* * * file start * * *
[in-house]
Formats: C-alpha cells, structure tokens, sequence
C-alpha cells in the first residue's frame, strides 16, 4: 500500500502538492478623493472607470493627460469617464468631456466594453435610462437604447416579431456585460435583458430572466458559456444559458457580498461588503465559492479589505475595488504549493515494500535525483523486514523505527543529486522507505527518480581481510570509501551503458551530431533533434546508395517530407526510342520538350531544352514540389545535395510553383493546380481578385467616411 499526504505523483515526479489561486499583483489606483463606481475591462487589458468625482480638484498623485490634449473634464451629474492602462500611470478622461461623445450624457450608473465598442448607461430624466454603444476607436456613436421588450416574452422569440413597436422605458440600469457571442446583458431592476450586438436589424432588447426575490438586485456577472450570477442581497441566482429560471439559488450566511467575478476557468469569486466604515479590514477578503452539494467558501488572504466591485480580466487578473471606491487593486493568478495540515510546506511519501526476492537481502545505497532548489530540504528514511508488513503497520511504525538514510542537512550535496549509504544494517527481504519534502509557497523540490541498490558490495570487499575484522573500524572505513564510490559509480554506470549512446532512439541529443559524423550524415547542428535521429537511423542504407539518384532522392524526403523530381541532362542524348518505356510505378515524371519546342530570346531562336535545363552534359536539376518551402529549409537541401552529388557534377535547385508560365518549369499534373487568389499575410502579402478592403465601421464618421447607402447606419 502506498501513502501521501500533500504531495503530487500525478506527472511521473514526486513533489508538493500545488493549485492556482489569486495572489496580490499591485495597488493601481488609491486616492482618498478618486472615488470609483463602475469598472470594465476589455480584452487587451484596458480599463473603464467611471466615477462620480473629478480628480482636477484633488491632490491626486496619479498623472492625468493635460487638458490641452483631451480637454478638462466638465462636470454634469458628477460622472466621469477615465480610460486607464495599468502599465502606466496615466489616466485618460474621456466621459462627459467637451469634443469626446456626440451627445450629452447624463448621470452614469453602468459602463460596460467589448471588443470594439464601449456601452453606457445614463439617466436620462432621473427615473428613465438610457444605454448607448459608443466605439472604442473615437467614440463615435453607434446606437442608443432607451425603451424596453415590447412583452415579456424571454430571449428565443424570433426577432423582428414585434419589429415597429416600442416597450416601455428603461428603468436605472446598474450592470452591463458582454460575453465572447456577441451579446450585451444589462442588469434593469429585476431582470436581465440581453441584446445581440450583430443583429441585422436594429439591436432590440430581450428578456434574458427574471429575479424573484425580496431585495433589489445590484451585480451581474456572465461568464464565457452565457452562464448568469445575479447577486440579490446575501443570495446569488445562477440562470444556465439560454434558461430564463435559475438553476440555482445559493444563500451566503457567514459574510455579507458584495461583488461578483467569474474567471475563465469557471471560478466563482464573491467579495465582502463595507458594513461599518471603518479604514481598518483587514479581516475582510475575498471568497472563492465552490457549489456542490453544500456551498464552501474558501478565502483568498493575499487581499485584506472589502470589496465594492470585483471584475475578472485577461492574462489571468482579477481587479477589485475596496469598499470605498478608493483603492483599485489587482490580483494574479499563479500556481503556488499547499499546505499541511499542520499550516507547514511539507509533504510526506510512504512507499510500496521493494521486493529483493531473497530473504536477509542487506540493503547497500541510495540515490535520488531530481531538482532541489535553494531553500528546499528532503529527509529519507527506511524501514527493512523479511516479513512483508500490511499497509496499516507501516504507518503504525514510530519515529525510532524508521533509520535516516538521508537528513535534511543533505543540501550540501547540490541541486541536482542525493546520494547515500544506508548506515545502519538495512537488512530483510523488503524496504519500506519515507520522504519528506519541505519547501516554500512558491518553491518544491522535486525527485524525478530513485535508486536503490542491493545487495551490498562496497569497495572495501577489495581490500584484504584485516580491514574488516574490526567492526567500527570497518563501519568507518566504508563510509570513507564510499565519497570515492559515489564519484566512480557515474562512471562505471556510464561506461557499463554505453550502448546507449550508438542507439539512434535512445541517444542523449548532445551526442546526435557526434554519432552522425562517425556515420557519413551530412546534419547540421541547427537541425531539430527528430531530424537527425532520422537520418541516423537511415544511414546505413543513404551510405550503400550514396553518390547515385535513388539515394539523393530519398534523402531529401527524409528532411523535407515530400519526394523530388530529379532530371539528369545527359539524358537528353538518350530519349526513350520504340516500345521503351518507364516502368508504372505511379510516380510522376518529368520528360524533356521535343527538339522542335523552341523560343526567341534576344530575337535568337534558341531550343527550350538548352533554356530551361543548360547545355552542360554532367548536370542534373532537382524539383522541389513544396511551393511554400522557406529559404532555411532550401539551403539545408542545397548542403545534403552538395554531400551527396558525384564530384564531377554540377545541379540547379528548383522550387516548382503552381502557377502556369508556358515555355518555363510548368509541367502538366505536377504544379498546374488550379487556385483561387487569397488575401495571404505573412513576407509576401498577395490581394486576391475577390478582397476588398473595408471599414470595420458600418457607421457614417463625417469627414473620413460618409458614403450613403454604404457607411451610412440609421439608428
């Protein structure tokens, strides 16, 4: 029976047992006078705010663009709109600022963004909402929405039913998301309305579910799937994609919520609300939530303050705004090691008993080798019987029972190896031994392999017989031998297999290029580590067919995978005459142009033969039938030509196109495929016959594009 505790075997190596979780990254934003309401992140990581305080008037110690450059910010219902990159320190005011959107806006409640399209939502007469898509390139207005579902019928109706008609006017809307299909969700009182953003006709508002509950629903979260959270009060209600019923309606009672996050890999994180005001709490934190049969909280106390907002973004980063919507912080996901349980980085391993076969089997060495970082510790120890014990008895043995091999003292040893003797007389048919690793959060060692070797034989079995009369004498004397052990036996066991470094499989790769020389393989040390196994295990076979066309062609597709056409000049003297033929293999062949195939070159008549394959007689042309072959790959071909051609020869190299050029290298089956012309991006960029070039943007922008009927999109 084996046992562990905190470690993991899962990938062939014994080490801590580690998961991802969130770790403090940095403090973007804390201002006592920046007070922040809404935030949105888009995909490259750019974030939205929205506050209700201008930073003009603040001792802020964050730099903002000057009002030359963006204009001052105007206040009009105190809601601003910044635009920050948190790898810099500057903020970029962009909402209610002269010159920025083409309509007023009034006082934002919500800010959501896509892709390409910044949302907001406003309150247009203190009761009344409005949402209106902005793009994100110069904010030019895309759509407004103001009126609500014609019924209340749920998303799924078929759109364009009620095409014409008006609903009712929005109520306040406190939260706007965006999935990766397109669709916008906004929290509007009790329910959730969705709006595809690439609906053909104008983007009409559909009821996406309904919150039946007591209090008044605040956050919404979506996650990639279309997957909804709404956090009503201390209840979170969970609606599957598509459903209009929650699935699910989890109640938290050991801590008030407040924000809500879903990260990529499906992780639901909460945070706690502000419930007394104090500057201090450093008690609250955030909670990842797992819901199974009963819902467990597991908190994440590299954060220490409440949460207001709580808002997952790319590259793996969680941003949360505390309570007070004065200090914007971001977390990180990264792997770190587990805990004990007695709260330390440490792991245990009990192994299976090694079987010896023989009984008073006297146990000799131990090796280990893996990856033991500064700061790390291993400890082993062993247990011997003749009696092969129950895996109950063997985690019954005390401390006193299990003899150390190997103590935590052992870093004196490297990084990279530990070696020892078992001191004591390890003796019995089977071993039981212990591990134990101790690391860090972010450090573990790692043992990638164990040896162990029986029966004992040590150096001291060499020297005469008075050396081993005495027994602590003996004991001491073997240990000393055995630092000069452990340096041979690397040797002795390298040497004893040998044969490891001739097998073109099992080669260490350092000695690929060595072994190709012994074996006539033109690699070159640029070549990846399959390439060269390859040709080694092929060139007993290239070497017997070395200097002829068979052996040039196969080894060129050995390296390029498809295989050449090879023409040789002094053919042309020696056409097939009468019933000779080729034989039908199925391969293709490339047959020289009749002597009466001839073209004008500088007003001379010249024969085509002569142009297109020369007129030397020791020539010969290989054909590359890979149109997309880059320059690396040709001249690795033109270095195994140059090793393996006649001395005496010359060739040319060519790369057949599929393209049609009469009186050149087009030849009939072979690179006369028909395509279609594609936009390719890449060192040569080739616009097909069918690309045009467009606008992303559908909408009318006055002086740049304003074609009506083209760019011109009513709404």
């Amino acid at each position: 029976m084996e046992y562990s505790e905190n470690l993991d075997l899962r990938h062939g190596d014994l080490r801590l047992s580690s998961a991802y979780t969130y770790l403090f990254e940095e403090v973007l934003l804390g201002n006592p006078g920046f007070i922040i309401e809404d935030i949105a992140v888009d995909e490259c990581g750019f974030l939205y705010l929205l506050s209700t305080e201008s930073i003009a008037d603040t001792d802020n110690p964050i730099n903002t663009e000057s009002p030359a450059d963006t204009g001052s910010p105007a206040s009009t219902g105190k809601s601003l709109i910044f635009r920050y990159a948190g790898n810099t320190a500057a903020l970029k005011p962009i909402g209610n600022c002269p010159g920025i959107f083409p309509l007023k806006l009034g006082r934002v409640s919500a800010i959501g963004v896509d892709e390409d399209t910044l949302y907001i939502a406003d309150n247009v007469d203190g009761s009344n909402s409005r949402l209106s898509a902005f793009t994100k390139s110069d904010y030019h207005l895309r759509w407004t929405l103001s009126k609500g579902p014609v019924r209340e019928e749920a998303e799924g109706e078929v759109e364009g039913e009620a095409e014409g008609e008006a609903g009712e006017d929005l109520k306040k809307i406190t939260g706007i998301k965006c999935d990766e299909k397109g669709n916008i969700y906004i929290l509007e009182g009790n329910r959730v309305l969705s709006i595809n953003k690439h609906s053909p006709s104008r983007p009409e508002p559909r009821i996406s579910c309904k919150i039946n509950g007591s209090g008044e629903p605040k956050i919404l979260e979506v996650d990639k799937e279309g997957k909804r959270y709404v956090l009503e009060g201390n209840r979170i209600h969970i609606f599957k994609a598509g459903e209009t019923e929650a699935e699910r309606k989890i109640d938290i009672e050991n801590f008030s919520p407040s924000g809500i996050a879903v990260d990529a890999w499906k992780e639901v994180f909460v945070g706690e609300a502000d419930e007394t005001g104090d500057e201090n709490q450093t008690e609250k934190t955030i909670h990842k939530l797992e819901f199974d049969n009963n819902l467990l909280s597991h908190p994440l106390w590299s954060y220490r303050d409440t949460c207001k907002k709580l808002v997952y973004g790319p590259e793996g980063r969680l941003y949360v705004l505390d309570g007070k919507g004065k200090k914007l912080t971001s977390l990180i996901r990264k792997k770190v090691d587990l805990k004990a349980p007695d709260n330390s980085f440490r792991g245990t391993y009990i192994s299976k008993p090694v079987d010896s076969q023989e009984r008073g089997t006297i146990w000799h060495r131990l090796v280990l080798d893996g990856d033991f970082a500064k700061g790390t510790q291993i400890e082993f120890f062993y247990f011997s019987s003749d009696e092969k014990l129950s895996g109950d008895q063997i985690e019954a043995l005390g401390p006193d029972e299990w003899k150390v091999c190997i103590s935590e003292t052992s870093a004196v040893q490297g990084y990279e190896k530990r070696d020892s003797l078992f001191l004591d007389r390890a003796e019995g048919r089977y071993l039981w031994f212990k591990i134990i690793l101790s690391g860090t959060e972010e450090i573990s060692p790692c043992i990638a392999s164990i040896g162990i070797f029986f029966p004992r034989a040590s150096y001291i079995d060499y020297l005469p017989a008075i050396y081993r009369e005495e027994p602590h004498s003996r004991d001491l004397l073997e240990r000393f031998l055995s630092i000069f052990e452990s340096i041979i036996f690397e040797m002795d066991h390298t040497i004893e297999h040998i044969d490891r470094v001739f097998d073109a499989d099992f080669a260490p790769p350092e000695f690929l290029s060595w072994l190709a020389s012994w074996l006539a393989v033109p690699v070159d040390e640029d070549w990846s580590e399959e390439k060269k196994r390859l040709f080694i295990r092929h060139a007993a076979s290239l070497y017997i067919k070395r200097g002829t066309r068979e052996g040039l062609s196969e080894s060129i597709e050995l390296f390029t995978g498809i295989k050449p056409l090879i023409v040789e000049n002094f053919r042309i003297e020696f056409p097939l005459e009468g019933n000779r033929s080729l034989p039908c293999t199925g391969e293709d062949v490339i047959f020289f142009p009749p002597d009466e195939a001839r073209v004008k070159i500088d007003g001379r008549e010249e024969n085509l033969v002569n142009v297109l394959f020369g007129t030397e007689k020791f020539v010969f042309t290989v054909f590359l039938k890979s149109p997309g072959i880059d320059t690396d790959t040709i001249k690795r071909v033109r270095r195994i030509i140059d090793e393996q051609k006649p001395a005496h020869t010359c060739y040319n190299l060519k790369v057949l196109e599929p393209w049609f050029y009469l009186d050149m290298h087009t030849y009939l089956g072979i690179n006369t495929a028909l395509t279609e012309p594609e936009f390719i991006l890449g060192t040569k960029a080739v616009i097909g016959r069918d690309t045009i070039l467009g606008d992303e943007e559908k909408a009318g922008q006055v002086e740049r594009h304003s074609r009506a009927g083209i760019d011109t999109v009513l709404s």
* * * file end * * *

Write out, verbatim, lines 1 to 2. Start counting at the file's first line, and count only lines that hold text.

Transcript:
[in-house]
Formats: C-alpha cells, structure tokens, sequence